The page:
Patent Reform

Patents as currently implemented are totally nonfunctional and a generally stupid idea. Note that I’m talking about patents here, not copyright which is something totally different. In general terms, a patent is a monopoly grant to the patent holder, a monopoly which has legal force, usually for a limited time. Now, the notion of rewarding an inventor with a limited monopoly is, in general, a sound idea. However, patents have become particularly problematic in their current incarnation.

The biggest problem with most current patent systems is that they permit patenting things that are clearly not inventions. Computer software, for instance, is not an invention and should not be patentable in any form. In particular, algorithms for accomplishing tasks on computers should not be any more patentable than mathematical algorithms. After all, an algorithm itself is not a device! Similarly, simply finding a genetic structure in nature somewhere should not grant a patent to the discoverer. Even if the genes are artificial, it is dangerous to grant a monopoly on something that is inherently uncontrollable. What happens when the same genetic code appears in a human being?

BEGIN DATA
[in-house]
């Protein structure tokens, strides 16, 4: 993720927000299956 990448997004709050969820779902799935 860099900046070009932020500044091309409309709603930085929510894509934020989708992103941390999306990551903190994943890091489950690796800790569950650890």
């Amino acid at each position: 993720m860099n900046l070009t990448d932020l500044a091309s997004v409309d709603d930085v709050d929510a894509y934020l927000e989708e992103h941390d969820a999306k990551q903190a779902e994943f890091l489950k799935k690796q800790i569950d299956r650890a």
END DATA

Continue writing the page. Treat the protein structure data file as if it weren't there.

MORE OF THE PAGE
Patents generally have a limited term, which is good. The term might be too long for many things, but it does, at least, expire in a predictable fashion. However, some patent systems, such as the one in the United States, make any patent under review secret and allow extensions to the review process which allows a nefarious actor to essentially hide a patent until someone else manages to come up with the same thing, let their patent pass the review process, and than sue the poor sucker who had no possible way of knowing he was violating a patent that was not available to learn about. This is your basic submarine patent if I have my terminology right.

I will avoid turning this into a long rant about the ills of patents. Instead, I will switch to my take on what would be a reasonable patent system in my mind.